April 30, 2013 was a sunny day, one of the first nice days we’d had to that point in Chicago and appropriately so. Chance The Rapper, Chicago’s prodigal son in the post-Derrick Rose world, was set to release his largest project to date and it seemed as if there was no one in his hometown who wasn’t aware. Living with “Brain Cells”, “Good Ass Intro” and “Cocoa Butter Kisses” producer Peter CottonTale at the time, I had certainly heard my share of the tracks on the project, understood it was to be something special. Pulling up to the clothing boutique Jugrnaut in the city’s South Loop though, the line was mind-blowing, five wide and around the block anxiously waiting for a chance to, see Chance.
That day I also had a piece run in the Chicago Sun Times describing his sophomore release as, perhaps, “the biggest hip-hop release to come out of the city since Kanye West’s ‘College Dropout.” On deadline and on the spot, the line at the time seemed to roll off my fingertips with little forethought. A year later, I don’t know that I could have come up with a better description.
I’ve had the opportunity to be around for a lot of moments as Chance and crew have grown from hometown somebody’s to national touring acts with slots at Coachella. As I flip through my notebook, skim through my social networks and read back over the stories I’ve written in that time I’m reminded of late night studio sessions hanging at Soundscape, Classick and the like around the city, sitting in on something that early on was recognized as special.
As a kid, famous people seem untouchable, human-like drones that occupy magazine covers and float across the television screen. Watching someone become famous is an entirely different situation. Waking up in my apartment in Irving Park, on the city’s northwest side in February 2013 I can still distinctly remember the first juke-inspired soul samplings of “Good Ass Intro” sliding under my doorway from the room next door. I remember running into Peter’s room wondering what the hell it was. I remember watching Chance perform it to a packed room waiting for Rockie Fresh at the Double Door the next night, only to see most leave after he did. It was apparent early on that Acid Rap was going to have an impact.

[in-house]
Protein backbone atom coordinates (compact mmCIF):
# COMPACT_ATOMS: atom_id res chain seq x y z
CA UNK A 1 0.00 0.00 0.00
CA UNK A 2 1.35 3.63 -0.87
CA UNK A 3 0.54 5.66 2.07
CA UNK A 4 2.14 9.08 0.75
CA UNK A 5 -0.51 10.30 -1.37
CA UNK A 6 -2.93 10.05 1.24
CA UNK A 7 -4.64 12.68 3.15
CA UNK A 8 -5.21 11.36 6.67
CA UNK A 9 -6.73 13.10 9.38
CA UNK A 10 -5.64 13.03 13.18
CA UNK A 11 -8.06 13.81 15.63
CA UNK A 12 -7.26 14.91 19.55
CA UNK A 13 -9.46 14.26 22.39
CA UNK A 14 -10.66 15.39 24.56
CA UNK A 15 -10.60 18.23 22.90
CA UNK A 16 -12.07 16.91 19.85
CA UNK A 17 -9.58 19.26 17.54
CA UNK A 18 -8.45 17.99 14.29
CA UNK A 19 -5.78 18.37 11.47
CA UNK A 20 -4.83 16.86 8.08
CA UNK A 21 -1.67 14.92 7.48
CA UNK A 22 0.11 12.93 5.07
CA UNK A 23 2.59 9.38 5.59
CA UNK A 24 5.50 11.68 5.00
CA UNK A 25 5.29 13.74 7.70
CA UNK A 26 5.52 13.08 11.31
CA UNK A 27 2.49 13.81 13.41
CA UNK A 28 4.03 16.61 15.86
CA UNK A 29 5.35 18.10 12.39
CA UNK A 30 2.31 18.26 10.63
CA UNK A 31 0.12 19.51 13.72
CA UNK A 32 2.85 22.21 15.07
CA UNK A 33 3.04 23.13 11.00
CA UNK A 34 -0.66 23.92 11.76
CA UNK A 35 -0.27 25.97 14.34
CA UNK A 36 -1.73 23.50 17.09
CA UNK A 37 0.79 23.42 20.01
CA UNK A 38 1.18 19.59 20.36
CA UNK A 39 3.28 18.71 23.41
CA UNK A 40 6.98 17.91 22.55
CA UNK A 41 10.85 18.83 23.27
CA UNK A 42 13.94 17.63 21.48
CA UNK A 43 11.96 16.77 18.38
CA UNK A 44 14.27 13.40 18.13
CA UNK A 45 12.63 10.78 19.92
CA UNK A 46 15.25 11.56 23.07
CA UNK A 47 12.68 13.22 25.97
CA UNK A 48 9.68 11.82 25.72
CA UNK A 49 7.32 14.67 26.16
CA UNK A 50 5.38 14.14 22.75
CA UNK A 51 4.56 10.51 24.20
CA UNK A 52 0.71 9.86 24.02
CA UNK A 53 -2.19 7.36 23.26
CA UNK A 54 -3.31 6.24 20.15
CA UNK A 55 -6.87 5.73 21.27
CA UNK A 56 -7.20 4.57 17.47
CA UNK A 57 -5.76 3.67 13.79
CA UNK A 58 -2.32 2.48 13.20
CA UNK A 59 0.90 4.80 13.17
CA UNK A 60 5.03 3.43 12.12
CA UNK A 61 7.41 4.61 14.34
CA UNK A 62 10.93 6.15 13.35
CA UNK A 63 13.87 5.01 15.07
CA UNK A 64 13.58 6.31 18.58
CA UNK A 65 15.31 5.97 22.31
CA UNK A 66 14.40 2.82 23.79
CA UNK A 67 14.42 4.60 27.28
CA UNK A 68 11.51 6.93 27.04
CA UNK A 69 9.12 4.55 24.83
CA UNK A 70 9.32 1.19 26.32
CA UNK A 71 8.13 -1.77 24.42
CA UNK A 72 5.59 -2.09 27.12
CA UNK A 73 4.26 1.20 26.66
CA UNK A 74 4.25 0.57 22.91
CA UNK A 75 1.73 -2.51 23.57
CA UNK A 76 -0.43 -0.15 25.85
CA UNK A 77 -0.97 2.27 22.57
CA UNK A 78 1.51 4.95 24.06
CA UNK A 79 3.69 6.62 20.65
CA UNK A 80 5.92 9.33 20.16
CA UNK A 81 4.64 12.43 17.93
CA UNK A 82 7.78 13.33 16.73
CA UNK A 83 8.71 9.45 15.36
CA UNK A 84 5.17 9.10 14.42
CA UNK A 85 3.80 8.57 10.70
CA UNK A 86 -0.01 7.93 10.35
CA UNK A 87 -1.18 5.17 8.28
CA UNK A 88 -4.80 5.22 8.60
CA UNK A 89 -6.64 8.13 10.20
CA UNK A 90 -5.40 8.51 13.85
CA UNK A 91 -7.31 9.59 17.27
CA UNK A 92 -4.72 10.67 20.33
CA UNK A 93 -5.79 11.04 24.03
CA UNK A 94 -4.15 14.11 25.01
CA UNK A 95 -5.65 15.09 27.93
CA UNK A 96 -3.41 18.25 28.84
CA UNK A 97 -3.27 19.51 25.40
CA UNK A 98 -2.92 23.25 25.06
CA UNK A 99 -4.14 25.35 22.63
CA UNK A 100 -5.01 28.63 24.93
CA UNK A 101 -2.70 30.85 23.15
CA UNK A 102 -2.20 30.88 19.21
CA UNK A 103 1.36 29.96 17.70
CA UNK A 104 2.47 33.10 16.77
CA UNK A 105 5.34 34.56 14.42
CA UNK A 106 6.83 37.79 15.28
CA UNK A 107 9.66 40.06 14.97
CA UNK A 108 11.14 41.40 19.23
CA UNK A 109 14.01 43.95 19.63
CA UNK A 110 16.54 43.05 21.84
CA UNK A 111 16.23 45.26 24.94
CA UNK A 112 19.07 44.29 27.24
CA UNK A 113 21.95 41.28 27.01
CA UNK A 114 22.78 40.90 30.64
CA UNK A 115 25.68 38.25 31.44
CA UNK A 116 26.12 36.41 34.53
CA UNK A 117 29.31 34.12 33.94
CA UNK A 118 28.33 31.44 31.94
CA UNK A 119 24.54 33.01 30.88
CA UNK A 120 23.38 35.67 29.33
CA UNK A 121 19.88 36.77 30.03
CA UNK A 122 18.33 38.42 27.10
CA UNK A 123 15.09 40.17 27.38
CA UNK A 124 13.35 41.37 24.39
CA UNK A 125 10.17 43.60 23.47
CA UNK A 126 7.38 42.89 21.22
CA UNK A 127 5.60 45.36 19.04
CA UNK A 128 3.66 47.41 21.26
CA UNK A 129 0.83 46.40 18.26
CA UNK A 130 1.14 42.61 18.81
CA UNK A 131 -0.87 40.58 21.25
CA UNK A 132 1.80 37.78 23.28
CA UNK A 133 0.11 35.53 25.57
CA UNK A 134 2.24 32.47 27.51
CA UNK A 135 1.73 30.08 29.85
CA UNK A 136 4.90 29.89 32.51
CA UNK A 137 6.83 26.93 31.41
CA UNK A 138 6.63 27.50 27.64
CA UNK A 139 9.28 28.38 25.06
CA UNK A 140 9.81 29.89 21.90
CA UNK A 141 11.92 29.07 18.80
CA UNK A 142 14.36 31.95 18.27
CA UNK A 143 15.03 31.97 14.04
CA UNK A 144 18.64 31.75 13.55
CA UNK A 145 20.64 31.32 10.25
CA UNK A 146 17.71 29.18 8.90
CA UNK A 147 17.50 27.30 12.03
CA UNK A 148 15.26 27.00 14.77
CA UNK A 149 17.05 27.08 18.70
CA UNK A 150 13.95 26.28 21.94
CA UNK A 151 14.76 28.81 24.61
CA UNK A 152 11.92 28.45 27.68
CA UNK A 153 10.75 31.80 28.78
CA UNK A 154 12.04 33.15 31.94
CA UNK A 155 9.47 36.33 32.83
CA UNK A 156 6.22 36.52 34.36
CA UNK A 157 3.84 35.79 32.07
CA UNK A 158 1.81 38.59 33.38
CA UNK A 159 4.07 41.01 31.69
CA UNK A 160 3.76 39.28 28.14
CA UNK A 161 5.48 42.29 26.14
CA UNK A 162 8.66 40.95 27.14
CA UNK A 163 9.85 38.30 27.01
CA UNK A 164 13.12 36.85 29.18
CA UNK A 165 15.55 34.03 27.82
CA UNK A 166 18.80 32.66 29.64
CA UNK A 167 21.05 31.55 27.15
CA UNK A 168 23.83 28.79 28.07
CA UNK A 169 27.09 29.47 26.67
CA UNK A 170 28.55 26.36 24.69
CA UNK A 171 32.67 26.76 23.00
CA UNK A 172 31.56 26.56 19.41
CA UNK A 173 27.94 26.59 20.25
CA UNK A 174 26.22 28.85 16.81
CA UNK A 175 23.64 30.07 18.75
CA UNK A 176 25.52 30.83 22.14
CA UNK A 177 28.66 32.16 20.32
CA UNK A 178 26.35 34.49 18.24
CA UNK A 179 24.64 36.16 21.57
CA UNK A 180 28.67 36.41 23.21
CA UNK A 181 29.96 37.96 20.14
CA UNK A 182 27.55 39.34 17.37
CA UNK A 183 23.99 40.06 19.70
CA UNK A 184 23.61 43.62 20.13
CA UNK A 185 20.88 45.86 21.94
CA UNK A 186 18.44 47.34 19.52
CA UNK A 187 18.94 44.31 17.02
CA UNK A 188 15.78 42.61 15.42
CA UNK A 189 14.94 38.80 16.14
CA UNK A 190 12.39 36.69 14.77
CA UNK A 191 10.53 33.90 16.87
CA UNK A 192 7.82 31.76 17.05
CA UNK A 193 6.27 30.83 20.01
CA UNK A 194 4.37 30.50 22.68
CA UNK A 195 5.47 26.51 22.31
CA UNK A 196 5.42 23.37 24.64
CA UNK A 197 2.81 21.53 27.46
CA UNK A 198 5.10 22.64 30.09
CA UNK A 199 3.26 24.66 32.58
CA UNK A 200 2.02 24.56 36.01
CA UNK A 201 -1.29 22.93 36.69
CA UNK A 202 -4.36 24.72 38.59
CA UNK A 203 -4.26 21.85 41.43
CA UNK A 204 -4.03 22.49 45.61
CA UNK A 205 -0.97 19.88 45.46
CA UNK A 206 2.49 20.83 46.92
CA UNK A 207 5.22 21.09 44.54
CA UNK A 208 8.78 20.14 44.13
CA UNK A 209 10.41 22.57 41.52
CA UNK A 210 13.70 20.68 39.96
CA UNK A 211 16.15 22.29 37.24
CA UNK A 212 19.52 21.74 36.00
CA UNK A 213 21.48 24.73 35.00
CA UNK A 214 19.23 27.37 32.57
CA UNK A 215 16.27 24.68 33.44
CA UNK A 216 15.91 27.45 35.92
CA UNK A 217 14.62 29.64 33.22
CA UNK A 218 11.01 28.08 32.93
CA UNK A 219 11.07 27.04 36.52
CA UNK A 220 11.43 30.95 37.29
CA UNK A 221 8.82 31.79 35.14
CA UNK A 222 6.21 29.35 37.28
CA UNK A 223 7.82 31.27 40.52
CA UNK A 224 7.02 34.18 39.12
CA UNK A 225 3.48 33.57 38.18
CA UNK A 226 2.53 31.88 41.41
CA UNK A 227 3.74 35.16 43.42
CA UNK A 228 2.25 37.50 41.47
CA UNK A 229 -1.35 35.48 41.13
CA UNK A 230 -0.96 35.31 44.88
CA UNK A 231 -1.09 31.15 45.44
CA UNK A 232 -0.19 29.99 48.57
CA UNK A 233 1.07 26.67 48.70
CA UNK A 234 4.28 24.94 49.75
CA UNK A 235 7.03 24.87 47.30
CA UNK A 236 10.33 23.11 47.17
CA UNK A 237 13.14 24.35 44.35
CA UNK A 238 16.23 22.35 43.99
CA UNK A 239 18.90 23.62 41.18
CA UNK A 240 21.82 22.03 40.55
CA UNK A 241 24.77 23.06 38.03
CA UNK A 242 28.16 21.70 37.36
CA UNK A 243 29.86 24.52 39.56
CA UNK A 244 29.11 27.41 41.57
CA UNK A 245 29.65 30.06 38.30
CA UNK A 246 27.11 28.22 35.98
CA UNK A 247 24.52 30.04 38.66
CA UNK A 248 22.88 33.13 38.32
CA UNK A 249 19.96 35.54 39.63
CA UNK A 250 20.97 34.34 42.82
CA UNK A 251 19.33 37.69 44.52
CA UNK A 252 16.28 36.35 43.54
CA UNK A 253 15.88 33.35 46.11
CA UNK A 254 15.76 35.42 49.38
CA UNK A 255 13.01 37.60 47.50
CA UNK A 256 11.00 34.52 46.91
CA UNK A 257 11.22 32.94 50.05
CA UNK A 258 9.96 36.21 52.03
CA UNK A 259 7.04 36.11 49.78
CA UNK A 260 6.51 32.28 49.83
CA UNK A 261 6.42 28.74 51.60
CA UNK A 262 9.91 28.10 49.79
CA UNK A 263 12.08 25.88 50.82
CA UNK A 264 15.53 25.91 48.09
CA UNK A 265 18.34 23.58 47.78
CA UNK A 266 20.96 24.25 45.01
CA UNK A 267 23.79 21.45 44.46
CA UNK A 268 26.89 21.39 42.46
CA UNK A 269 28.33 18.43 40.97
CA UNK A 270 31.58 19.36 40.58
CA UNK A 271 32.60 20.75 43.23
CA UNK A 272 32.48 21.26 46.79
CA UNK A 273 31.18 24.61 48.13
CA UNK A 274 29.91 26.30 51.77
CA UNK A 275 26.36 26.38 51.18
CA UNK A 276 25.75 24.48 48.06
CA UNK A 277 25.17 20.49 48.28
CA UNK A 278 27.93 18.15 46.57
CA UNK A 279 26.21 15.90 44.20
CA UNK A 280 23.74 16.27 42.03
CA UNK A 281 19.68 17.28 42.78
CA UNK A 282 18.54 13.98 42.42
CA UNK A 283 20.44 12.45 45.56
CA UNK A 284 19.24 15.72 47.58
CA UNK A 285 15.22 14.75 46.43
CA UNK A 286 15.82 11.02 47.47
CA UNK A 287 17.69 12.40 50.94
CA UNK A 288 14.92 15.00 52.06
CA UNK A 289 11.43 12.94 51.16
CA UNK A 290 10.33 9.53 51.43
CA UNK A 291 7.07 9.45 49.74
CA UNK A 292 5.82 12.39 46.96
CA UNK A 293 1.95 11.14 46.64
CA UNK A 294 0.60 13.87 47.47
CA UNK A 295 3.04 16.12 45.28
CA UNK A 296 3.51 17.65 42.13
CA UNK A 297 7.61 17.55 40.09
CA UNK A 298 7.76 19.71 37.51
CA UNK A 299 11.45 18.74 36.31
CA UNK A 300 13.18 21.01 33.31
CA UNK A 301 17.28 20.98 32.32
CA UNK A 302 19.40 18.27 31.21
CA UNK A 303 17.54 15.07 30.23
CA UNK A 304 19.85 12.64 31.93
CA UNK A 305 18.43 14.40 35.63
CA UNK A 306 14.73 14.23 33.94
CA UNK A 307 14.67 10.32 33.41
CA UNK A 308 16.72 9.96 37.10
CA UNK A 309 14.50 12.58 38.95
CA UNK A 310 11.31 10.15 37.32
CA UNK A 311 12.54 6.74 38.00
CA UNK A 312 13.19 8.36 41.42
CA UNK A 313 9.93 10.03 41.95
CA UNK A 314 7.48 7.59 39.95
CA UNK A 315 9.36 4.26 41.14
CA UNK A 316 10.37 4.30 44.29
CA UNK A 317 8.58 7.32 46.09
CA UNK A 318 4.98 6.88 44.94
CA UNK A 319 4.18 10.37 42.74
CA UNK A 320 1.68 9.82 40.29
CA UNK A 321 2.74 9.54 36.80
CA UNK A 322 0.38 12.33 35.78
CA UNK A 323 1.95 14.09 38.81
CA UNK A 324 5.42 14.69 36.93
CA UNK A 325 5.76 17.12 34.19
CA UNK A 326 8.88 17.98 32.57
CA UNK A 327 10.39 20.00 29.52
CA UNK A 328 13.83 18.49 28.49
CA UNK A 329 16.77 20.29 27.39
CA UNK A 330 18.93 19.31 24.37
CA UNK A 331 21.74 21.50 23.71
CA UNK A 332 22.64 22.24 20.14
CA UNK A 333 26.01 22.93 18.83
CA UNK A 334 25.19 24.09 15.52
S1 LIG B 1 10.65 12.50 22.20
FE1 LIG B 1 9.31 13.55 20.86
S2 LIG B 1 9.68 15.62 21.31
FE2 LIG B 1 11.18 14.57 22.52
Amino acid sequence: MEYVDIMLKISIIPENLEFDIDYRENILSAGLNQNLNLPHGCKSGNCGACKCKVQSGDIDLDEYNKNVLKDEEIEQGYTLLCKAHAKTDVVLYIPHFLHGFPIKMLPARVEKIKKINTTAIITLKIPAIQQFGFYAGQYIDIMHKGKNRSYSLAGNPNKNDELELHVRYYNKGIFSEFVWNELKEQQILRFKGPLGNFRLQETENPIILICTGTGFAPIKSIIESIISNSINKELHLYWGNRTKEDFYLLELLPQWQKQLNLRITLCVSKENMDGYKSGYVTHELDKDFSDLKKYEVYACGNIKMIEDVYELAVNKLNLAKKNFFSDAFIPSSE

There may have been inklings, but there was no one on the planet that could have guessed the kind of overwhelmingly positive reception that met the spoken word-influenced, squawk-riddled ‘acid raps’. Within months Chance was on tour with Mac Miller, playing shows across the country and overseas. Then came the Billboard placement, number 65 without a label. That in itself is a feat not touched by the big names in music today; charting a free release.
Then he did the track with James Blake, then Arsenio, Lollapalooza, Vibe and the rest. It’s a whirlwind of an experience that could inflate even then most grounded of heads. However, at the peak of all that he has had the kind of innate decency to remember my sister went to Iowa State and take a picture of her when he stopped by on tour. That’s the kind of person Chance is and, in a music landscape that pushes bullshit agendas, sells product and up-sells debilitating aesthetics, Chano has remained as real today as he was when I first met him in 2012. That realness has pervaded everything he’s done from appearing on BET in a worn out Obama sweatshirt and in need of a haircut to taking Twitpics of the kid next to him at the airport. It’s also the thing about him that makes people wonder and Drake impersonate. He’s not trying to be anyone, at this point Chance is simply chasing himself.
I’m legitimately proud of Chancellor Bennett. As a Chicagoan, he embodies everything you’d expect from the ‘Second City’. Sure, journalistic integrity warrants a separation of writer and subject, but I’ve seen firsthand how the things Chance has done over past year have impacted not only the music scene here, but the city as a whole. He’s a good guy that features a phone call with his father, Ken Bennett on his mixtape rather than a recording of his bank account. He’s humble, having handled his success with an overwhelming amount of humility. He’s understanding of his place in the overall scheme of things, choosing to put his voice on issues without over-stepping his means. Chance is Chicago, here’s a toast to another year just like the last.